Waterloo (French pronunciation: [watɛʁlo] ) (Walloon: Waterlô) is a Walloon municipality located in the province of Walloon Brabant, Belgium. On 30 September 2011, Waterloo had a total population of 29,706. The total area is 21.03 km2 (8.12 sq mi) which gives a population density of 1,413 inhabitants per km². Nearly one fifth of the current registered population (5,640 inhabitants) are non-Belgian, many of whom work for institutions or companies in Brussels, a political centre of the European Union. These numbers were released by the municipality of Waterloo. The top five of non-Belgians is as follows: French (1,237 people), Italians (537), British (503), Americans (445) and Swedish (425).
Waterloo: the "Butte du Lion" commemorating the Battle
The placename is of Dutch origin. The first element is most likely water, which should be understood in Waterloo not as "water" but as "wet". The second element is lo(o), an ancient word for "forest" or "clearing in a forest", coming from the Latin words lucus (forest) or lucum (clearing in a forest), cognate with the English place name suffix -ley or independent name Leigh. The early settlement was located on a marshy clearing in the Sonian Forest.
A big estate (around 250 ha) in the Sonian Forest was acquired by the family De Meeus in 1831. Ferdinand De Meeus gave the name Argenteuil to this new acquired property. A first castle was built in 1835 but was destroyed by a fire in 1847. A luxurious castle was re-built in 1856-1858 with very nice gardens around it. The estate remained in the De Meeus family until 1920 when the property was put in an estate company called "Domaine d'Argenteuil" created by the family De Meeus. The castle (with around 20 ha and a farm) was acquired by Carmelites sisters who moved from Uccle to Argenteuil in 1940. After finding out that the castle was not meeting their needs, the Carmelites sisters built a new convent which still exists today at another location in Waterloo and moved out in 1947. The castle was sold to another estate company which sold it to the Belgian Government in 1949. Preparing the site of the Universal exhibition of 1958 in Laeken, Brussels, the Belgian Government moved the French-speaking section of the technical school for girls "École normale ménagère et agricole de l'État" from Laeken to the newly purchased castle of Argenteuil in Waterloo. The first batch of young girls moved in the castle in September 1950. All was done in the castle itself : cooking lessons in the cellars, bedrooms upstairs, etc. Later on, other State schools came on the site and classrooms were built outside the castle. The different school sections were closed or moved to another locations at the end of the 1980s. The "Scandinavian School" established in Rhode-Saint-Genèse purchased the site in 1990 and moved in during 1992.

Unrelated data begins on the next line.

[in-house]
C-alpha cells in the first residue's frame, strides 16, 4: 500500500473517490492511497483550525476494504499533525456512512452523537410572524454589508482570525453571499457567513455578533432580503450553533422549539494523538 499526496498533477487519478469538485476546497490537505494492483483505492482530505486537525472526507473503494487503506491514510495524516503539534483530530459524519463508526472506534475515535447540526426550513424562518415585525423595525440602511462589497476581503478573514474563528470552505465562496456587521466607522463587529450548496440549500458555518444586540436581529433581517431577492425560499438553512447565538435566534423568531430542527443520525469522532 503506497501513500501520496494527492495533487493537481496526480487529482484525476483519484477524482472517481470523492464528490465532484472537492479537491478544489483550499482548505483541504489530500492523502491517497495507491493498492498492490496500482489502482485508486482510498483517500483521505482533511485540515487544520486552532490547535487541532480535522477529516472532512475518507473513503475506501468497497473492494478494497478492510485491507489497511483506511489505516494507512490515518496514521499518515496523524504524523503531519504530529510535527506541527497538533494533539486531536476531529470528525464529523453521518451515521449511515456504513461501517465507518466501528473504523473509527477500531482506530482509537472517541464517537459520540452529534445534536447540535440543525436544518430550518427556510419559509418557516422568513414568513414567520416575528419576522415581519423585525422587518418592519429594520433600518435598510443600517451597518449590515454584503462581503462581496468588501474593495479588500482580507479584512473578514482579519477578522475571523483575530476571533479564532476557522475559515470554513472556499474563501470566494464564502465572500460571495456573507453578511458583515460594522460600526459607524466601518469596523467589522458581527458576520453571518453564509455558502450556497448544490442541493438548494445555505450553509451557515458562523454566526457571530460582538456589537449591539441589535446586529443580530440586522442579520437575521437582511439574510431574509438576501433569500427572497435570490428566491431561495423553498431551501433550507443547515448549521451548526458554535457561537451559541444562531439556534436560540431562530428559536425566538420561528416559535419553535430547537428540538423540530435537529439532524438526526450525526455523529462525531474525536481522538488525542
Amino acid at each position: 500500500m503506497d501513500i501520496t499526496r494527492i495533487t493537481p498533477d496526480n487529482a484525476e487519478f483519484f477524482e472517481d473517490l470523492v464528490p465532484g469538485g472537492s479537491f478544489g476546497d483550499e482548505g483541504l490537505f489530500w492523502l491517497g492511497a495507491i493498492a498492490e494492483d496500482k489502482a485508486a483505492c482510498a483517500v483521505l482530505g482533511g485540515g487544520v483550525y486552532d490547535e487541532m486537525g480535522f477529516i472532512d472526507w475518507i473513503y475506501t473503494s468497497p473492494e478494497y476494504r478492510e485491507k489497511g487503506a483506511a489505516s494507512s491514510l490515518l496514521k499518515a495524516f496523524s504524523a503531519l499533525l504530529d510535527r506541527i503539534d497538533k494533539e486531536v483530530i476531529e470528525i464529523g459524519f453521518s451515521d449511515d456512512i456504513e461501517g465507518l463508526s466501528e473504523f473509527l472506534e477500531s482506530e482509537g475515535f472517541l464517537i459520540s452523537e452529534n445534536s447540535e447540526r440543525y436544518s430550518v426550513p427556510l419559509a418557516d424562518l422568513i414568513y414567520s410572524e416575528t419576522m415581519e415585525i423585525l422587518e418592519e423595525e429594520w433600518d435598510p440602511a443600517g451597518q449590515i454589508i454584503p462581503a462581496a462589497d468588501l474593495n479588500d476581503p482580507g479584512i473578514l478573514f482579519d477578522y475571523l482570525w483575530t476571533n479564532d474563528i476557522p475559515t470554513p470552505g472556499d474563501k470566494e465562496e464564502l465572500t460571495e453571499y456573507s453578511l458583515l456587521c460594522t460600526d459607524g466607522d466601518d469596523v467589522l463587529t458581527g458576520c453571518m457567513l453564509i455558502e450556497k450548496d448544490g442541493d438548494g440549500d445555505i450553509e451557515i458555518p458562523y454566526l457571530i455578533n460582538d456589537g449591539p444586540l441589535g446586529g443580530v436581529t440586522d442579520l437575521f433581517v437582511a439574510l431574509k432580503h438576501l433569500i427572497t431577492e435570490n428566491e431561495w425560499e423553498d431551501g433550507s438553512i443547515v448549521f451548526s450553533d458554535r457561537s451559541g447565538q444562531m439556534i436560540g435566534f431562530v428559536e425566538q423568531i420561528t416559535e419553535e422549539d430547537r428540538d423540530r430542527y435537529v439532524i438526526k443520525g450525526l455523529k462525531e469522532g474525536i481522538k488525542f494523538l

In 1929, 145 ha of the first estate was sold to an American business man, Mr William Tuck, who built another castle called "Château Bellevue". The property was sold to the Belgian Government in 1949 who used it to host important visitors during the Universal exhibition of 1958. After the marriage of King Baudouin with Queen Fabiola, the previous king Leopold III and his wife Princess Lilian moved out of the castle of Laeken in 1961 and moved in the castle Bellevue which became known as the royal castle of Argenteuil. The castle was occupied by the royal family until 2003 when Princess Lilian died. It was sold to a Belgian business man, Mr Delwart, in 2004.
Another landmark in Waterloo was the Cheval castle built in 1895 and demolished in 1966. It could be seen for miles around Mont-Saint-Jean with its 4 towers and 99 windows. Mr Cheval came from France and established himself in Mont-Saint-Jean in 1861 where he started to manufacture chemical fertilizers in 1875. He made a fortune and gave work to 120 workers during the winter months. The industrialist built a castle to show how he had succeeded but he eventually slept only one night in the castle as he found it too big. He gave it to his only daughter who occupied it with her husband Raymond Demanet until Mr Demanet died in 1962. It was sold because it was too costly to run and it was demolished in 1966. The castle was situated at the crossing between the road Charleroi-Bruxelles and Nivelles-Leuven. The demolition allowed to enlarge the busy crossing. The place where the castle used to stand is now occupied by the restaurant McDonald’s.